New England 2016 Grape Survey

I urge all grape producers, regardless of size, to complete this important survey. It has been difficult to put an appropriate vale on the grape industry in Vermont and New England, and now that they are counting, the industry needs to participate. The grape industry is likely worth a bit more than $4.2 million region-wide, but we can’t tell unless growers report. I am forwarding the following message from the regional National Agricultural Statistics Service Office. -TB

The USDA National Agricultural Statistics Service, New England Field Office is about to conduct the 2016 New England Grape Production and Value Survey. Last year the survey results indicated the value of New England grown grapes sold in 2014 to be $4.2 million. We were able to publish some State estimates but limited response for some States didn’t allow us to do so. The results were published in the 2015 New England End of Season Fruit and Vegetable Yield and Price Report,

I’m asking for your help to encourage grape producers to respond. We will mailed the questionnaires this week and will be phoning those that do not respond around mid-February.

Please contact me if you have any questions.

Gary R. Keough, State Statistician

U.S. Department of Agriculture | National Agricultural Statistics Service

Field Operations | New England Field Office

53 Pleasant St. Room 3450

Concord, NH 03301

T: 603-227-3129 | F: 603-225-1434 | M: 603-568-6535 |

New England 2016 Grape Production and Processing Survey Press Release.pdf

2017 UVM Apple Program IPM survey


We are conducting an anonymous survey to evaluate past and present Integrated Pest Management (IPM) and other programming in support of apple producers in Vermont and the surrounding region and to guide future research and outreach programming. A comprehensive survey of IPM adoption on Vermont orchards was last conducted in 2012. You may answer none, any, or all questions in the survey, but complete surveys will generate more meaningful results. Appropriate respondents include anyone in Vermont or the surrounding region who grows apple commercially, including small, organic, and cider apple growers as well as traditional retail and wholesale apple growers.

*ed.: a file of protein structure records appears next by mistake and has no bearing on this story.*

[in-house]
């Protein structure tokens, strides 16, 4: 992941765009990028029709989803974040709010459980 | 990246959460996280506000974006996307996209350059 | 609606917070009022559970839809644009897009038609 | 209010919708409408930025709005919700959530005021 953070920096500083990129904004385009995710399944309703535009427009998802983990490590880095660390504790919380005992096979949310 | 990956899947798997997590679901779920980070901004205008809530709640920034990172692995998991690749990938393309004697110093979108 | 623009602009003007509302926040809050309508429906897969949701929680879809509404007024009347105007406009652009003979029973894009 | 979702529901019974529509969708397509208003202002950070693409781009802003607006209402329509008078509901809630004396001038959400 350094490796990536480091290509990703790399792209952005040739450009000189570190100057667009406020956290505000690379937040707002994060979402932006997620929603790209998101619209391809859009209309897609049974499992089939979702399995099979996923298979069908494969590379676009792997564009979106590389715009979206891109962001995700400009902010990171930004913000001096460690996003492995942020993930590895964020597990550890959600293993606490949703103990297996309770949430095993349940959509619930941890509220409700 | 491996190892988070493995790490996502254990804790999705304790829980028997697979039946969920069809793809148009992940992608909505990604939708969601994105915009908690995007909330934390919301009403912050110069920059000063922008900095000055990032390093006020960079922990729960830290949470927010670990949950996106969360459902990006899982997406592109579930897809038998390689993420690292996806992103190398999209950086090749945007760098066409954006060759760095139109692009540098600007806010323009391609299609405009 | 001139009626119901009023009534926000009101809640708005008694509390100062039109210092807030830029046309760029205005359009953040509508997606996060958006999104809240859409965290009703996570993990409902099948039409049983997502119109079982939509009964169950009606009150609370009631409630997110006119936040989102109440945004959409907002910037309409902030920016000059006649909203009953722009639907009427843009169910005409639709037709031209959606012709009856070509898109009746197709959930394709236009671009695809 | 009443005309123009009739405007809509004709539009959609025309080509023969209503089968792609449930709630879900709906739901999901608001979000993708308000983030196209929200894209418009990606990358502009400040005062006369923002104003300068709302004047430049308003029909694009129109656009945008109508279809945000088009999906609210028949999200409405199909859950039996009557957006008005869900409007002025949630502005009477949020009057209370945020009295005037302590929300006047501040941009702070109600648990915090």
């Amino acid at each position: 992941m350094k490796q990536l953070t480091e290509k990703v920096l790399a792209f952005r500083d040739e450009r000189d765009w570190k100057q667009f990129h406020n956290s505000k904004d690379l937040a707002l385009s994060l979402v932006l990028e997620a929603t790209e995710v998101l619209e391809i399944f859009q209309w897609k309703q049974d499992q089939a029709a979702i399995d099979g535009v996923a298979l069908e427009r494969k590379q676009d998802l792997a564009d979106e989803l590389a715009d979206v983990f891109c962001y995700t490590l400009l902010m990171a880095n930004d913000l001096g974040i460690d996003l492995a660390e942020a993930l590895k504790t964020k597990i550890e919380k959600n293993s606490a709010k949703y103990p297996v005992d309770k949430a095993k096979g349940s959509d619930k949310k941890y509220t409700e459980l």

Survey results will be reported to administrators, grant providers, and the academic community to quantify impacts and justify continued support for this work on behalf of Vermont farmers. Your participation in completing this survey is much appreciated. The survey will be open until January 27. It should take 15-20 minutes to complete.

Thank you in advance.

Terry Bradshaw

Webinar Series on Crop Pollination

Experts to present webinar series on crop pollination

The majority of U.S. specialty crop growers depend on bees for pollination of their crops. Growers know that without adequate pollination, they would not be profitable. But what are the best pollination strategies for fruit, vegetable, and nut crops? What farm management practices can growers use to support bees and the crop pollination they provide? Experts in crop pollination working under the Integrated Crop Pollination Project will present on these topics and will report on their recent research in this project as part of a webinar series titled: Ensuring crop pollination in US specialty crops. The webinar series will examine the role of wild bees, honey bees and other managed bees in supporting crop pollination and yield in almond, blueberry, tree fruit, pumpkin, and watermelon.

These webinars will all be 45-60 minutes long, with time for questions and discussion with the presenter afterwards. Registered attendees will receive a link to the slides and a recording afterwards.

The register, click on the link for each webinar that you are interested in attending.

· January 24, 2017, 2pm EST: Ensuring almond pollination (Theresa Pitts-Singer, USDA-ARS and Utah State University)

· January 31, 2017, 2pm EST: Pollinating highbush blueberries: bees bring bigger berries (Rufus Isaacs, Michigan State University)

· February 14, 2017, 2pm EST: Pollinating apples and cherries east of the Rockies (Julianna Wilson, Michigan State University)

· February 28, 2017 2pm EST: On-farm pollinator benefits for watermelon pollination (Neal Williams, University of California, Davis)

· March 21, 2017, 2pm EST: Ensuring pumpkin pollination (Shelby Fleischer, Pennsylvania State University)

· March 28, 2017, 2pm EST: How to manage solitary orchard bees for crop pollination (Theresa Pitts-Singer, USDA-ARS and Utah State University)

The webinar series will be hosted by icpbees. Certified Crop Advisor CEU credits applied for. Funding for the webinar series is provided by the Integrated Crop Pollination Project, a USDA-NIFA Specialty Crop Research Initiative Grant (#2012-51181-20105).

2017 Bee Health Webinar Series_POLLINATION.pdf

Clarification re: Apple acreage reporting deadline, Jan 15.